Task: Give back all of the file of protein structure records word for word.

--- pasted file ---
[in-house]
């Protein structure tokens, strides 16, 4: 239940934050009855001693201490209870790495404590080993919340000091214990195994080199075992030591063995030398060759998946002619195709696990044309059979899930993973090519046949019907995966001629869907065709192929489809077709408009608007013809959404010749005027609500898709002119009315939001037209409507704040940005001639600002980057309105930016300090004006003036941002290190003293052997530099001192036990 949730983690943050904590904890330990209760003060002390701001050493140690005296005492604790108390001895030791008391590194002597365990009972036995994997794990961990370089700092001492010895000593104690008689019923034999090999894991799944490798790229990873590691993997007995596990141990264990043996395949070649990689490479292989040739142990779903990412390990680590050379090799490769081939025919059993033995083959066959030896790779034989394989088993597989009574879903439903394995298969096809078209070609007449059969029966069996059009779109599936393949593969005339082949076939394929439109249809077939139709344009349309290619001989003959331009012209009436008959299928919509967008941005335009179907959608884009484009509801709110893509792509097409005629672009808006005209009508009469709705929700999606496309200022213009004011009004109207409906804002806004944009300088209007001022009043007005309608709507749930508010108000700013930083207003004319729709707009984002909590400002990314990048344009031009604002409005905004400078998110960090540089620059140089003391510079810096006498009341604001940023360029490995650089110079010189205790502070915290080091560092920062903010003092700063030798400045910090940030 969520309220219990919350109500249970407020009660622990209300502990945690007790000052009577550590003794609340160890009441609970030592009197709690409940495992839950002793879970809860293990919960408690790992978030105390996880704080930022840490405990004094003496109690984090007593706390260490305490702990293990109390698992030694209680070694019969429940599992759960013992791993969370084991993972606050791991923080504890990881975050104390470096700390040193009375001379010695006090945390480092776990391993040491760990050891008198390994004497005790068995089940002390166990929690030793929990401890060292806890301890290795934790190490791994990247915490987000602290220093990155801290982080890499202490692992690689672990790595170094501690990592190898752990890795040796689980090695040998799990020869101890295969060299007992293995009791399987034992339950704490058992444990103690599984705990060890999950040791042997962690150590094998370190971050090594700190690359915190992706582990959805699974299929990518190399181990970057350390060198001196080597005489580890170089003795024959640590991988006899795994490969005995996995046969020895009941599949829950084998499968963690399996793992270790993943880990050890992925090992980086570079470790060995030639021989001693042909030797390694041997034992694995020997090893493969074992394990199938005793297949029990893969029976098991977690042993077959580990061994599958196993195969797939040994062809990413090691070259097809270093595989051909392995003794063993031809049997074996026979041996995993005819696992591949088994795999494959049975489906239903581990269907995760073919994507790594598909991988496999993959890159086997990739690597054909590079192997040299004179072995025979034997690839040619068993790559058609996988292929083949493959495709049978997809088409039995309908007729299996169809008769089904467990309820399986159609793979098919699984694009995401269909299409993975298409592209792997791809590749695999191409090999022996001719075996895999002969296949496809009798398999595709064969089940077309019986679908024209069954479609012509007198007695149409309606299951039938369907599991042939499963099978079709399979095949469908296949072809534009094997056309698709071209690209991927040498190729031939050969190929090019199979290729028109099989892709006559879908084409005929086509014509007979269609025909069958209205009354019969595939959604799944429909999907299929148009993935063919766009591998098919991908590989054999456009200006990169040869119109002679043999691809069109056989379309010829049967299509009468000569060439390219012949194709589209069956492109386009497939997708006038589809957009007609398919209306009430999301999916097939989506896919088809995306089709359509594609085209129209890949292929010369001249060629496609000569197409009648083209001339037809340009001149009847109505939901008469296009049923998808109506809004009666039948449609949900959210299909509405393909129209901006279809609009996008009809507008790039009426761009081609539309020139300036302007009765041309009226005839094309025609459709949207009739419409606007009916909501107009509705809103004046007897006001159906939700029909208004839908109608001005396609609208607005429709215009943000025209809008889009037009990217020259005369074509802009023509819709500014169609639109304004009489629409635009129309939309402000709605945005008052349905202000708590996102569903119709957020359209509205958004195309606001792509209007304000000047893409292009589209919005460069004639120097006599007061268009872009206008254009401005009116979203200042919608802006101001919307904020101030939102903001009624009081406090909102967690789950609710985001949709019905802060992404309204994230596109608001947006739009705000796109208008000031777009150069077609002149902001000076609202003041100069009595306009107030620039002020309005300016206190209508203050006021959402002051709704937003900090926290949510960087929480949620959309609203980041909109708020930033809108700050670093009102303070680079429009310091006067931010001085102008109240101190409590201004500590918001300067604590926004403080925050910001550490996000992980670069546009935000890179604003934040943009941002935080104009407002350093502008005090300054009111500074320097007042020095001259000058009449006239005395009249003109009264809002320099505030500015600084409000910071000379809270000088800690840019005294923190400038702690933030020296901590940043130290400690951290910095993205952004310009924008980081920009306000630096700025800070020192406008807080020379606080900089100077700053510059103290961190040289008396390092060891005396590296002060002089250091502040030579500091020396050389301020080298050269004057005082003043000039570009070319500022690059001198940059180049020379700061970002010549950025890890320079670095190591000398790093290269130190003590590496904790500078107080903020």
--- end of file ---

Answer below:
[in-house]
């Protein structure tokens, strides 16, 4: 239940934050009855001693201490209870790495404590080993919340000091214990195994080199075992030591063995030398060759998946002619195709696990044309059979899930993973090519046949019907995966001629869907065709192929489809077709408009608007013809959404010749005027609500898709002119009315939001037209409507704040940005001639600002980057309105930016300090004006003036941002290190003293052997530099001192036990 949730983690943050904590904890330990209760003060002390701001050493140690005296005492604790108390001895030791008391590194002597365990009972036995994997794990961990370089700092001492010895000593104690008689019923034999090999894991799944490798790229990873590691993997007995596990141990264990043996395949070649990689490479292989040739142990779903990412390990680590050379090799490769081939025919059993033995083959066959030896790779034989394989088993597989009574879903439903394995298969096809078209070609007449059969029966069996059009779109599936393949593969005339082949076939394929439109249809077939139709344009349309290619001989003959331009012209009436008959299928919509967008941005335009179907959608884009484009509801709110893509792509097409005629672009808006005209009508009469709705929700999606496309200022213009004011009004109207409906804002806004944009300088209007001022009043007005309608709507749930508010108000700013930083207003004319729709707009984002909590400002990314990048344009031009604002409005905004400078998110960090540089620059140089003391510079810096006498009341604001940023360029490995650089110079010189205790502070915290080091560092920062903010003092700063030798400045910090940030 969520309220219990919350109500249970407020009660622990209300502990945690007790000052009577550590003794609340160890009441609970030592009197709690409940495992839950002793879970809860293990919960408690790992978030105390996880704080930022840490405990004094003496109690984090007593706390260490305490702990293990109390698992030694209680070694019969429940599992759960013992791993969370084991993972606050791991923080504890990881975050104390470096700390040193009375001379010695006090945390480092776990391993040491760990050891008198390994004497005790068995089940002390166990929690030793929990401890060292806890301890290795934790190490791994990247915490987000602290220093990155801290982080890499202490692992690689672990790595170094501690990592190898752990890795040796689980090695040998799990020869101890295969060299007992293995009791399987034992339950704490058992444990103690599984705990060890999950040791042997962690150590094998370190971050090594700190690359915190992706582990959805699974299929990518190399181990970057350390060198001196080597005489580890170089003795024959640590991988006899795994490969005995996995046969020895009941599949829950084998499968963690399996793992270790993943880990050890992925090992980086570079470790060995030639021989001693042909030797390694041997034992694995020997090893493969074992394990199938005793297949029990893969029976098991977690042993077959580990061994599958196993195969797939040994062809990413090691070259097809270093595989051909392995003794063993031809049997074996026979041996995993005819696992591949088994795999494959049975489906239903581990269907995760073919994507790594598909991988496999993959890159086997990739690597054909590079192997040299004179072995025979034997690839040619068993790559058609996988292929083949493959495709049978997809088409039995309908007729299996169809008769089904467990309820399986159609793979098919699984694009995401269909299409993975298409592209792997791809590749695999191409090999022996001719075996895999002969296949496809009798398999595709064969089940077309019986679908024209069954479609012509007198007695149409309606299951039938369907599991042939499963099978079709399979095949469908296949072809534009094997056309698709071209690209991927040498190729031939050969190929090019199979290729028109099989892709006559879908084409005929086509014509007979269609025909069958209205009354019969595939959604799944429909999907299929148009993935063919766009591998098919991908590989054999456009200006990169040869119109002679043999691809069109056989379309010829049967299509009468000569060439390219012949194709589209069956492109386009497939997708006038589809957009007609398919209306009430999301999916097939989506896919088809995306089709359509594609085209129209890949292929010369001249060629496609000569197409009648083209001339037809340009001149009847109505939901008469296009049923998808109506809004009666039948449609949900959210299909509405393909129209901006279809609009996008009809507008790039009426761009081609539309020139300036302007009765041309009226005839094309025609459709949207009739419409606007009916909501107009509705809103004046007897006001159906939700029909208004839908109608001005396609609208607005429709215009943000025209809008889009037009990217020259005369074509802009023509819709500014169609639109304004009489629409635009129309939309402000709605945005008052349905202000708590996102569903119709957020359209509205958004195309606001792509209007304000000047893409292009589209919005460069004639120097006599007061268009872009206008254009401005009116979203200042919608802006101001919307904020101030939102903001009624009081406090909102967690789950609710985001949709019905802060992404309204994230596109608001947006739009705000796109208008000031777009150069077609002149902001000076609202003041100069009595306009107030620039002020309005300016206190209508203050006021959402002051709704937003900090926290949510960087929480949620959309609203980041909109708020930033809108700050670093009102303070680079429009310091006067931010001085102008109240101190409590201004500590918001300067604590926004403080925050910001550490996000992980670069546009935000890179604003934040943009941002935080104009407002350093502008005090300054009111500074320097007042020095001259000058009449006239005395009249003109009264809002320099505030500015600084409000910071000379809270000088800690840019005294923190400038702690933030020296901590940043130290400690951290910095993205952004310009924008980081920009306000630096700025800070020192406008807080020379606080900089100077700053510059103290961190040289008396390092060891005396590296002060002089250091502040030579500091020396050389301020080298050269004057005082003043000039570009070319500022690059001198940059180049020379700061970002010549950025890890320079670095190591000398790093290269130190003590590496904790500078107080903020």